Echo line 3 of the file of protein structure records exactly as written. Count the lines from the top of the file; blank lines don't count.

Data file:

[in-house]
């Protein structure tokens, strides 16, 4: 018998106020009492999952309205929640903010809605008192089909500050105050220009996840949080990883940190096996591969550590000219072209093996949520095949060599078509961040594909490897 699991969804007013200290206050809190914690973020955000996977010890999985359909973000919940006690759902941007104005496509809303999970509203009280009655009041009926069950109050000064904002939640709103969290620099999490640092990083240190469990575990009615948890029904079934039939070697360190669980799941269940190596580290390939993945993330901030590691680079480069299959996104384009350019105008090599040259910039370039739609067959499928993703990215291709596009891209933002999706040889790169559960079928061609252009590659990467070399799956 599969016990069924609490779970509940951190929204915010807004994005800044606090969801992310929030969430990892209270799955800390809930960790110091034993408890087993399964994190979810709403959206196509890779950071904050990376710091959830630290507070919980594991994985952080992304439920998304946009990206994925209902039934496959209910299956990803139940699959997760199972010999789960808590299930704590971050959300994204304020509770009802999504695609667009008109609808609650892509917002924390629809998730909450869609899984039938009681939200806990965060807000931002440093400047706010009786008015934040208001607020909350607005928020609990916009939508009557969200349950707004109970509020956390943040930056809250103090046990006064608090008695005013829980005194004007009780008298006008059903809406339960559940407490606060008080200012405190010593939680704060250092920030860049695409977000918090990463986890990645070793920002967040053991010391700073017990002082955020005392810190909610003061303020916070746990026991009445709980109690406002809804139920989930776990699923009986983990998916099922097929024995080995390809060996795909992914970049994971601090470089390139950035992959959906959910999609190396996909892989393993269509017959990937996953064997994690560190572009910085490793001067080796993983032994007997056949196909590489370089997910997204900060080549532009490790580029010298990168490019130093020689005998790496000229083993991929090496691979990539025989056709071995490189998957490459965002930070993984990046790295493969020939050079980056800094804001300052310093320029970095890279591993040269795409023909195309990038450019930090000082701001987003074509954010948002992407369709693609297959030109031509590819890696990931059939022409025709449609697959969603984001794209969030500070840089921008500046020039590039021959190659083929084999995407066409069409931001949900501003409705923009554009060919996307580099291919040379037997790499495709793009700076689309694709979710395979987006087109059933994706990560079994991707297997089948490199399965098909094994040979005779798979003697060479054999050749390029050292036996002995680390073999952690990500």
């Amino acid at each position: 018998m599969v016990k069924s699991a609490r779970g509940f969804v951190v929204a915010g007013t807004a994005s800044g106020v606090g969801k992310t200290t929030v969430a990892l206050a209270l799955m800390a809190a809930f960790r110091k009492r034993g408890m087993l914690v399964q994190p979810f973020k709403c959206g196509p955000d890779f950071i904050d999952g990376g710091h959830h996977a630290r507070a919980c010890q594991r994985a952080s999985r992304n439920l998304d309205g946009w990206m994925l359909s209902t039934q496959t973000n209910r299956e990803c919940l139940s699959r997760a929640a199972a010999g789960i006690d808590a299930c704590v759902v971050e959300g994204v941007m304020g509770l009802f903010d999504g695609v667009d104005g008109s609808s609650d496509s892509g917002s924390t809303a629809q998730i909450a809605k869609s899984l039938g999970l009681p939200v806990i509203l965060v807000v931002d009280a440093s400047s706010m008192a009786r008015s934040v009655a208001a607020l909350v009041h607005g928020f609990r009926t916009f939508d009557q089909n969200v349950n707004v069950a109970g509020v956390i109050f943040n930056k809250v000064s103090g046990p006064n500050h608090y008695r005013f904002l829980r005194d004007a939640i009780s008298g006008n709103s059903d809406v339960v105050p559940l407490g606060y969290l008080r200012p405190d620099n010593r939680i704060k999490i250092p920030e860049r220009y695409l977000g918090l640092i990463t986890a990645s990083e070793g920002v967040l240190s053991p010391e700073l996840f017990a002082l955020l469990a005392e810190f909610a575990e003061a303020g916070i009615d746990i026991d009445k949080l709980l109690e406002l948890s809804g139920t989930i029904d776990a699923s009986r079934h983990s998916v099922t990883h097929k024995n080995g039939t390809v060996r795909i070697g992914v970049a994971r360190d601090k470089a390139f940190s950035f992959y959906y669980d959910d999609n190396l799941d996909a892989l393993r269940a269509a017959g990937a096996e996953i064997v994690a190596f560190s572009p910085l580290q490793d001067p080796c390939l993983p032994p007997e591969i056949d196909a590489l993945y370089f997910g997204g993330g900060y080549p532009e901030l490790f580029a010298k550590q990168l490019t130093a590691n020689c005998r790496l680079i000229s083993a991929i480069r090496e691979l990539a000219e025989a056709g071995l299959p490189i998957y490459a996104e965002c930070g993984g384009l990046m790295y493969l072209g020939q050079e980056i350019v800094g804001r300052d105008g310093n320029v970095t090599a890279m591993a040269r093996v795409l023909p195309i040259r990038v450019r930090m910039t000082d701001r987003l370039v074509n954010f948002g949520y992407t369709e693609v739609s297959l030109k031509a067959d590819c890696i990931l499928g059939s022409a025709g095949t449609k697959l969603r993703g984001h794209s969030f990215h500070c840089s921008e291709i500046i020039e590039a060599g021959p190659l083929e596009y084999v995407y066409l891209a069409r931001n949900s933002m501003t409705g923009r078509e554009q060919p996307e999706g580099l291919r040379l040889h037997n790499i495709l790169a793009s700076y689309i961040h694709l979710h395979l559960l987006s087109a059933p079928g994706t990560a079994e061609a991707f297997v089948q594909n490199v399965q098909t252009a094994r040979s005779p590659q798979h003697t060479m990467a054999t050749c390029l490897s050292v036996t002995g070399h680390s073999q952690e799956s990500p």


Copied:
């Amino acid at each position: 018998m599969v016990k069924s699991a609490r779970g509940f969804v951190v929204a915010g007013t807004a994005s800044g106020v606090g969801k992310t200290t929030v969430a990892l206050a209270l799955m800390a809190a809930f960790r110091k009492r034993g408890m087993l914690v399964q994190p979810f973020k709403c959206g196509p955000d890779f950071i904050d999952g990376g710091h959830h996977a630290r507070a919980c010890q594991r994985a952080s999985r992304n439920l998304d309205g946009w990206m994925l359909s209902t039934q496959t973000n209910r299956e990803c919940l139940s699959r997760a929640a199972a010999g789960i006690d808590a299930c704590v759902v971050e959300g994204v941007m304020g509770l009802f903010d999504g695609v667009d104005g008109s609808s609650d496509s892509g917002s924390t809303a629809q998730i909450a809605k869609s899984l039938g999970l009681p939200v806990i509203l965060v807000v931002d009280a440093s400047s706010m008192a009786r008015s934040v009655a208001a607020l909350v009041h607005g928020f609990r009926t916009f939508d009557q089909n969200v349950n707004v069950a109970g509020v956390i109050f943040n930056k809250v000064s103090g046990p006064n500050h608090y008695r005013f904002l829980r005194d004007a939640i009780s008298g006008n709103s059903d809406v339960v105050p559940l407490g606060y969290l008080r200012p405190d620099n010593r939680i704060k999490i250092p920030e860049r220009y695409l977000g918090l640092i990463t986890a990645s990083e070793g920002v967040l240190s053991p010391e700073l996840f017990a002082l955020l469990a005392e810190f909610a575990e003061a303020g916070i009615d746990i026991d009445k949080l709980l109690e406002l948890s809804g139920t989930i029904d776990a699923s009986r079934h983990s998916v099922t990883h097929k024995n080995g039939t390809v060996r795909i070697g992914v970049a994971r360190d601090k470089a390139f940190s950035f992959y959906y669980d959910d999609n190396l799941d996909a892989l393993r269940a269509a017959g990937a096996e996953i064997v994690a190596f560190s572009p910085l580290q490793d001067p080796c390939l993983p032994p007997e591969i056949d196909a590489l993945y370089f997910g997204g993330g900060y080549p532009e901030l490790f580029a010298k550590q990168l490019t130093a590691n020689c005998r790496l680079i000229s083993a991929i480069r090496e691979l990539a000219e025989a056709g071995l299959p490189i998957y490459a996104e965002c930070g993984g384009l990046m790295y493969l072209g020939q050079e980056i350019v800094g804001r300052d105008g310093n320029v970095t090599a890279m591993a040269r093996v795409l023909p195309i040259r990038v450019r930090m910039t000082d701001r987003l370039v074509n954010f948002g949520y992407t369709e693609v739609s297959l030109k031509a067959d590819c890696i990931l499928g059939s022409a025709g095949t449609k697959l969603r993703g984001h794209s969030f990215h500070c840089s921008e291709i500046i020039e590039a060599g021959p190659l083929e596009y084999v995407y066409l891209a069409r931001n949900s933002m501003t409705g923009r078509e554009q060919p996307e999706g580099l291919r040379l040889h037997n790499i495709l790169a793009s700076y689309i961040h694709l979710h395979l559960l987006s087109a059933p079928g994706t990560a079994e061609a991707f297997v089948q594909n490199v399965q098909t252009a094994r040979s005779p590659q798979h003697t060479m990467a054999t050749c390029l490897s050292v036996t002995g070399h680390s073999q952690e799956s990500p």